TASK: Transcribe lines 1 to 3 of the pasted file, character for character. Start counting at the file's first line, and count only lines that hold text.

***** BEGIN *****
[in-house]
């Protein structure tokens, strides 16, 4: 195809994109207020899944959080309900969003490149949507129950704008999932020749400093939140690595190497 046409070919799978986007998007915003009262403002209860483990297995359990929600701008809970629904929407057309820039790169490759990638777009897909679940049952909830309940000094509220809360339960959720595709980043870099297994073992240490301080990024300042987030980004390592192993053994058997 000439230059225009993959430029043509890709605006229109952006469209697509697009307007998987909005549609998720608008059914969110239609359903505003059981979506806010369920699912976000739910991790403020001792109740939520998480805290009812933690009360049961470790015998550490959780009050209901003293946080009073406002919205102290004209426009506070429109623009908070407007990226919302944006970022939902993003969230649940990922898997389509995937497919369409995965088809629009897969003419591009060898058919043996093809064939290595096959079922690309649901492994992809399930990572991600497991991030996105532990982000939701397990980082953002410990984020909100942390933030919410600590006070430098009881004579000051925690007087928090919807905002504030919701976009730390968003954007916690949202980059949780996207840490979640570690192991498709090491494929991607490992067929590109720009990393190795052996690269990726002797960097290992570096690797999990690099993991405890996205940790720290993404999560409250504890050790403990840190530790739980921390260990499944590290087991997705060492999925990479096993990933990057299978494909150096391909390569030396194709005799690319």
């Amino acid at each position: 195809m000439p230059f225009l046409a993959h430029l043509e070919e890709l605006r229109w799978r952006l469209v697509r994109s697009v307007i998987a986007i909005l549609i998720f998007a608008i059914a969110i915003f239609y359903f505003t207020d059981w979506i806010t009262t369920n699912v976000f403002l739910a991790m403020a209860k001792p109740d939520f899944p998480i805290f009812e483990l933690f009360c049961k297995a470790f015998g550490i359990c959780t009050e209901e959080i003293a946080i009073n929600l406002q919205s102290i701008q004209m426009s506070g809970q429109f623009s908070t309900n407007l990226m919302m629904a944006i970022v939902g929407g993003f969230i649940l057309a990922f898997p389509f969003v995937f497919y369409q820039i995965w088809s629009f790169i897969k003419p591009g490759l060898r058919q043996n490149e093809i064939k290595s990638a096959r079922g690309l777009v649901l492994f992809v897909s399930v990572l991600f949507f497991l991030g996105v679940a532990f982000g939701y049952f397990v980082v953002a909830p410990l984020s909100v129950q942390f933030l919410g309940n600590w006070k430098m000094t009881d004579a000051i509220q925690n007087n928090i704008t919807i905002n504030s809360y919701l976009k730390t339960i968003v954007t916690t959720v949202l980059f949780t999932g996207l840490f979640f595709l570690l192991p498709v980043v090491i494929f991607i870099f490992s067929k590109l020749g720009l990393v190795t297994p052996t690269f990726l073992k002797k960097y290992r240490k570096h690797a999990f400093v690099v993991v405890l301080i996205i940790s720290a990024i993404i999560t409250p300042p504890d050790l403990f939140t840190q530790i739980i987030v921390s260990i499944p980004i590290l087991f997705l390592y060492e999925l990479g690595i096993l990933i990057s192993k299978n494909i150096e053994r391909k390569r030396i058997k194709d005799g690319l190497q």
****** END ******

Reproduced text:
[in-house]
């Protein structure tokens, strides 16, 4: 195809994109207020899944959080309900969003490149949507129950704008999932020749400093939140690595190497 046409070919799978986007998007915003009262403002209860483990297995359990929600701008809970629904929407057309820039790169490759990638777009897909679940049952909830309940000094509220809360339960959720595709980043870099297994073992240490301080990024300042987030980004390592192993053994058997 000439230059225009993959430029043509890709605006229109952006469209697509697009307007998987909005549609998720608008059914969110239609359903505003059981979506806010369920699912976000739910991790403020001792109740939520998480805290009812933690009360049961470790015998550490959780009050209901003293946080009073406002919205102290004209426009506070429109623009908070407007990226919302944006970022939902993003969230649940990922898997389509995937497919369409995965088809629009897969003419591009060898058919043996093809064939290595096959079922690309649901492994992809399930990572991600497991991030996105532990982000939701397990980082953002410990984020909100942390933030919410600590006070430098009881004579000051925690007087928090919807905002504030919701976009730390968003954007916690949202980059949780996207840490979640570690192991498709090491494929991607490992067929590109720009990393190795052996690269990726002797960097290992570096690797999990690099993991405890996205940790720290993404999560409250504890050790403990840190530790739980921390260990499944590290087991997705060492999925990479096993990933990057299978494909150096391909390569030396194709005799690319």
């Amino acid at each position: 195809m000439p230059f225009l046409a993959h430029l043509e070919e890709l605006r229109w799978r952006l469209v697509r994109s697009v307007i998987a986007i909005l549609i998720f998007a608008i059914a969110i915003f239609y359903f505003t207020d059981w979506i806010t009262t369920n699912v976000f403002l739910a991790m403020a209860k001792p109740d939520f899944p998480i805290f009812e483990l933690f009360c049961k297995a470790f015998g550490i359990c959780t009050e209901e959080i003293a946080i009073n929600l406002q919205s102290i701008q004209m426009s506070g809970q429109f623009s908070t309900n407007l990226m919302m629904a944006i970022v939902g929407g993003f969230i649940l057309a990922f898997p389509f969003v995937f497919y369409q820039i995965w088809s629009f790169i897969k003419p591009g490759l060898r058919q043996n490149e093809i064939k290595s990638a096959r079922g690309l777009v649901l492994f992809v897909s399930v990572l991600f949507f497991l991030g996105v679940a532990f982000g939701y049952f397990v980082v953002a909830p410990l984020s909100v129950q942390f933030l919410g309940n600590w006070k430098m000094t009881d004579a000051i509220q925690n007087n928090i704008t919807i905002n504030s809360y919701l976009k730390t339960i968003v954007t916690t959720v949202l980059f949780t999932g996207l840490f979640f595709l570690l192991p498709v980043v090491i494929f991607i870099f490992s067929k590109l020749g720009l990393v190795t297994p052996t690269f990726l073992k002797k960097y290992r240490k570096h690797a999990f400093v690099v993991v405890l301080i996205i940790s720290a990024i993404i999560t409250p300042p504890d050790l403990f939140t840190q530790i739980i987030v921390s260990i499944p980004i590290l087991f997705l390592y060492e999925l990479g690595i096993l990933i990057s192993k299978n494909i150096e053994r391909k390569r030396i058997k194709d005799g690319l190497q």